Her oldest brother, Will, screamed, “It’s the cat!” and ran back to the house to grab the rifles. He and Nathan pursued it into the hills. Later, Granny Mag pursued him with a switch. She was none too happy that the boys hunted the animal that had spared her granddaughter’s life. “Don’t you know a spirit blessing by now?” she hollered, as Will dodged behind the rocking chair. “Ain’t you never listened to nothin I said?”

Cornered, William produced a claw they’d found embedded in a tree the cat had scratched. Granny Mag took it and spared him the switch.

“But I was gonna keep that as a good luck charm!” William cried. Granny Mag gave him her coldest stare and there was no arguing with that. His luck, though, had indeed run out. Papa had a thing or two to say to him about chasing the animal without seeing to his little sister first. Those lessons were imparted between lashes of the belt. When he finished, he called for Coraline.

“You know how lucky you are,” said Papa.

Coraline nodded, looking at the floor.

“I’m going to guess that the scare learned ya more than my belt ever could.”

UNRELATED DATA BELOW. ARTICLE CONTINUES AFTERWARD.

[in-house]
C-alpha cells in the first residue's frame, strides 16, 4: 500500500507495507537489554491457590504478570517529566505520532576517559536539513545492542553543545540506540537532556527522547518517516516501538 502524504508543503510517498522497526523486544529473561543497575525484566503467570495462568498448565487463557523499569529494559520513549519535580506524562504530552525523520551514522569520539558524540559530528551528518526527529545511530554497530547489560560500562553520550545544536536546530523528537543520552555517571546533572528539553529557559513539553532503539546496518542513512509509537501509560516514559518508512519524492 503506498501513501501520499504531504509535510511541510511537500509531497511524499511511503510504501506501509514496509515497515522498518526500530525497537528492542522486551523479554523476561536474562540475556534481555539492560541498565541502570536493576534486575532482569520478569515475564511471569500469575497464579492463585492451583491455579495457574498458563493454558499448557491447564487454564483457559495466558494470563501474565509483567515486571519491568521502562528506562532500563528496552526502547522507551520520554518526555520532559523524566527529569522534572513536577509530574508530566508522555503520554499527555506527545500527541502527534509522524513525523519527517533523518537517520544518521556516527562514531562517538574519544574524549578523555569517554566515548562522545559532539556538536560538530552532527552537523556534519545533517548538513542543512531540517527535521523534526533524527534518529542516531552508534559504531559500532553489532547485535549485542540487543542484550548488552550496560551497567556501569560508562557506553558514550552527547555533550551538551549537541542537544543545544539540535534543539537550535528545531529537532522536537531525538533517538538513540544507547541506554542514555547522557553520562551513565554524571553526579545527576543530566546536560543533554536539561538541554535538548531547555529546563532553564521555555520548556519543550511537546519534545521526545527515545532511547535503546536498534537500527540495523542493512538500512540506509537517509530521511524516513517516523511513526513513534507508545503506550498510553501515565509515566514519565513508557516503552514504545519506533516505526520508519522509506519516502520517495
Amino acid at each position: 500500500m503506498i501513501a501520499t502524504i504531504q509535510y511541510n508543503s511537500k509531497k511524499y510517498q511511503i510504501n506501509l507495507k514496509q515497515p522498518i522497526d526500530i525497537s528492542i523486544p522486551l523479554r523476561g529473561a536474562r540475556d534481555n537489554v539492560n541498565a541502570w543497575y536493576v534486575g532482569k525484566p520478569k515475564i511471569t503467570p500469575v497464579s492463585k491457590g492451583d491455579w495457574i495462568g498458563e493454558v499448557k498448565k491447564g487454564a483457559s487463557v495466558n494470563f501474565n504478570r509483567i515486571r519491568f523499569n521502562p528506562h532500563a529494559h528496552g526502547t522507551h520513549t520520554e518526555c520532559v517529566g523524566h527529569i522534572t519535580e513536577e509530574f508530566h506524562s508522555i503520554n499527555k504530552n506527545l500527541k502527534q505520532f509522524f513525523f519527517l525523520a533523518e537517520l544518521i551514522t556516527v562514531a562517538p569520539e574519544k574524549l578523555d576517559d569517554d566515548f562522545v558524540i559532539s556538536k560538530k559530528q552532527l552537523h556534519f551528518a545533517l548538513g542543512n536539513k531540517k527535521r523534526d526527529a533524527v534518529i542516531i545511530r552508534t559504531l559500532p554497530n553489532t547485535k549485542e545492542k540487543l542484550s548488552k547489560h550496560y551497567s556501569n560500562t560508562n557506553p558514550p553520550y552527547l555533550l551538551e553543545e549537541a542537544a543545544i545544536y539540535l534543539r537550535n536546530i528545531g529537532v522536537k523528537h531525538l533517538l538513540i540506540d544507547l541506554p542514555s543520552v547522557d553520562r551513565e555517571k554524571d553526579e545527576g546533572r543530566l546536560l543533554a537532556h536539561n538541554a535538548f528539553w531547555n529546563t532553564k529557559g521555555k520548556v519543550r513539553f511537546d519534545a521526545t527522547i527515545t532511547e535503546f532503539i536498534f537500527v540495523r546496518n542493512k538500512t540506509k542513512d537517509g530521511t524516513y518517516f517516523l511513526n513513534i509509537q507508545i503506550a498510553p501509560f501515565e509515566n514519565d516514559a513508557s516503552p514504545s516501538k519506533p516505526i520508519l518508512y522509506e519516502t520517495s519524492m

“Yes, Papa.”

“Not a person on this mountain would ever disobey your granny. She’s a wise woman. She don’t say things just to say ’em. You remember that.”

“I know, Papa. I’m sorry.”

That night she woke to find the mountain lion in her bed, bobbing its head and pawing at her with its massive clawed foot as if prodding her to action. She was not afraid, and when the cat stood, she followed it, though she wasn’t sure, once outside, how she got there. The cat led her up the dirt road toward the cabin where Granny Mag had lived before moving in with them. It jumped onto the front porch and sprawled there. As she approached, it purred. She reached out for it and then found herself back in her bed. Later she told Granny Mag about the dream and got one of those looks.